Black Hawk helicopter maker Sikorsky to eliminate 600 jobs
New Haven (Conn.) Register
STRATFORD, Conn. — Sikorsky Aircraft announced Friday afternoon that it is eliminating 600 jobs in the next several weeks as a result of what it called “the challenging and unstable economic conditions that continue to affect our industry.”
Most of the jobs being eliminated are in Connecticut, said Paul Jackson, a company spokesman. The layoffs are roughly split between salaried and hourly employees, Jackson said.
“The salaried employee positions will be cut over the next several weeks, while many of the hourly positions will be eliminated over the remainder of the year as work winds down,” he said. Sikorsky has 3,900 hourly employees in Connecticut and 4,300 salaried workers in the state and 16,000 employees company-wide, according to Jackson.
The layoffs follow “significant cost-reduction actions that the company has already taken,” the company said in a statement.
“These decisions are always difficult to make but necessary to protect the company’s competitiveness and future,” the statement said. “As is our practice, we will provide transition assistance for those employees who are affected.”
Word of a major layoff coming at Sikorsky surfaced earlier this week, but representatives of Local 1150 of the International Brotherhood of Teamsters, which represents hourly workers at the company’s Stratford plant, could not be reached for comment.
The layoffs at Sikorsky weren’t the only negative employment news coming Friday out of Connecticut.
Documents obtained from the state Department of Labor show that as many 269 Verizon Wireless employees are at risk of losing their jobs as the company consolidates its operations in the state. The filings came a little more than a week after Verizon Wireless announced that Connecticut was part of a large company reorganization.
The data from the Labor Department about Verizon Wireless came from a Worker Adjustment and Retraining Notification Act filing that the telecommunications company made with the state Friday.
Verizon is reorganizing its Connecticut workforce, consolidating operations into its facility at 20 Alexander Drive in Wallingford and vacating leased facilities in Meriden and Rocky Hill.
Verizon Wireless spokesman Michael Murphy said the company is making every effort to find jobs for as many of the workers as possible who are affected by the consolidation. Murphy said efforts are being made to find the workers other jobs in Connecticut or elsewhere in the country.
Those who are not able to find other jobs within Verizon Wireless will be offered severance packages, he said.
The Sikorsky workers who are being laid off are also being offered severance packages, but Jackson said the company doesn’t comment on those details.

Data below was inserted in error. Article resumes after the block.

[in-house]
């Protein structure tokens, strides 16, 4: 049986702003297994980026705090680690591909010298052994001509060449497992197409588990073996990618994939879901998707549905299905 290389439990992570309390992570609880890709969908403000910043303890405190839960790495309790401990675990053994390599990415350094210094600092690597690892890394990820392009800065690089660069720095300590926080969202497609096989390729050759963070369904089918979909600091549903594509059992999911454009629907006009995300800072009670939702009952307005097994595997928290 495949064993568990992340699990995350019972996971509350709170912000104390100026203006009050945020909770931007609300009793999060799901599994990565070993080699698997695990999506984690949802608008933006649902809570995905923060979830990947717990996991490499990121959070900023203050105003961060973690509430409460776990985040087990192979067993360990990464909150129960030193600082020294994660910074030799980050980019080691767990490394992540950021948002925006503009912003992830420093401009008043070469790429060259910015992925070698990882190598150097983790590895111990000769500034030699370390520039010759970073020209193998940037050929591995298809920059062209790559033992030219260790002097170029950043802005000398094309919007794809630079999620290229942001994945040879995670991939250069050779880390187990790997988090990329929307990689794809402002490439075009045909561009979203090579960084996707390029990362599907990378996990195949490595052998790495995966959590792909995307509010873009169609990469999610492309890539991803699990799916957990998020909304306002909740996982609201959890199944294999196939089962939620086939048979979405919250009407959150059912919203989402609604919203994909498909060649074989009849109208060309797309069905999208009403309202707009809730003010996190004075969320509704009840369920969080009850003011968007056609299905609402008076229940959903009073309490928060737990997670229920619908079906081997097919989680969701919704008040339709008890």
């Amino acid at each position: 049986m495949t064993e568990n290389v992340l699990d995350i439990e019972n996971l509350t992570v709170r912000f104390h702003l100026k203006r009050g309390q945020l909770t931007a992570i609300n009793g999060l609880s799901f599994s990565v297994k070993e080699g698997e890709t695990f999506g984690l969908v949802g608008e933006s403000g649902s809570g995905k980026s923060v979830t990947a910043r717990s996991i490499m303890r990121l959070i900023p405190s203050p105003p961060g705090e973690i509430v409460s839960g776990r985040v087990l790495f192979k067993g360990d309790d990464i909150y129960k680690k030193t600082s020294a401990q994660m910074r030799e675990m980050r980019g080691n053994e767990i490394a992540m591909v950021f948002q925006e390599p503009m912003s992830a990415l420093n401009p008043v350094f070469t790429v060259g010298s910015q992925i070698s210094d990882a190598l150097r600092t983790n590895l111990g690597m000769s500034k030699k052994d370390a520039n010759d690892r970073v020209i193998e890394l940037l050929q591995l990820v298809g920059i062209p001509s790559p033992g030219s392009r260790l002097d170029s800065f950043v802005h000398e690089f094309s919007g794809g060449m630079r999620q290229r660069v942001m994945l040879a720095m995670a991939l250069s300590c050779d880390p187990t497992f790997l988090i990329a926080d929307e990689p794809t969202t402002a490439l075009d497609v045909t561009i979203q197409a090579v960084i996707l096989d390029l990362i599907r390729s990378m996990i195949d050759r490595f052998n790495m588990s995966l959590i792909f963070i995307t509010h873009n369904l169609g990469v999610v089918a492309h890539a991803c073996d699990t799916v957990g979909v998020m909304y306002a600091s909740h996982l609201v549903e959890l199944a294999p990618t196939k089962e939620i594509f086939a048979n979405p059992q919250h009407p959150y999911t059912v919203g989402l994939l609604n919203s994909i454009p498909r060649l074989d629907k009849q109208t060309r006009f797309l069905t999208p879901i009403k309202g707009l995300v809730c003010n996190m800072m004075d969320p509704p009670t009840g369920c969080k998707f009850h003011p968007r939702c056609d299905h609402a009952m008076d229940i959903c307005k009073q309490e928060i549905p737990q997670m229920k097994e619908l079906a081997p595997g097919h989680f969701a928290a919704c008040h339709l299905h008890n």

Friday’s layoff announcement comes in response to significant cuts to the rotocraft portion of the defense budget, said Richard Aboulafia, vice president of analysis for the Teal Group, an industry analyst in Virginia.
“The rotocraft portion of the defense budget is under very heavy pressure,” Aboulafia said. “It was the portion of the defense budget that grew the fastest as the U.S. entered the conflicts in Afghanistan and Iraq and it is now the portion that is receiving the most scrutiny in terms of cuts.”
Aboulafia said it is “highly likely” there will be more layoffs at Sikorsky.
Reaction from state and federal lawmakers to Sikorsky’s layoff announcement was swift.
“These layoffs are a deep disappointment,” U.S. Sen. Richard Blumenthal, D-Conn., said in a statement. “I will continue my focus on growing and protecting good, high-skilled manufacturing jobs in Connecticut and work with Sikorsky leadership as they develop long-term plans to keep these jobs in Connecticut.”
U.S. Rep. Rosa DeLauro, D-3, said she was “deeply troubled” by the news.
“These layoffs devastate these workers’ lives and those of their families, while hurting our community,” DeLauro said in a statement. “I am ready to help those affected in any way I can and I will continue to fight for key defense programs so that Sikorsky can manufacture more helicopters.”
DeLauro and Blumenthal, along with U.S. Sen. Chris Murphy, D-Conn., visited the plant in January to discuss the company’s future with executives.
State Sen. Kevin Kelly, R-Stratford, said southern Connecticut’s economy “will suffer greatly” because of the jobs being lost.
“Right now my top concern is to help the displaced workers,” Kelly said in a statement.
David Cadden, a professor of entrepreneurship and strategy in the Quinnipiac University School of Business, said the job cuts at Sikorsky could be a prelude to a sale of the company that has been rumored for weeks.
“What is most interesting about these current rounds of layoffs is that they coincide with rumors that UTC, the parent company, is considering spinning off or selling Sikorsky,” Cadden said in a statement. “UTC hasn’t commented on these rumors, but Sikorsky’s decline in profit margins and sales might cause them to think about a sale. Layoffs which might burnish the books might also make Sikorsky a more attractive candidate for acquisition.”
Jackson said the rumors of a possible sale or spin-off are unfounded.
Cadden said Sikorsky is not alone among its defense industry peers in trying to reduce its expenses.
“Curtailment of the military budget and uncertainty about future funding of military projects has made many firms in the defense industry cautious,” Cadden said. “Add to this that in recent years Sikorsky’s has seen a significant decline in the proportion of Pentagon spending on rotorcraft. Future helicopter projects — for the military — are years, if not decades, down the road.”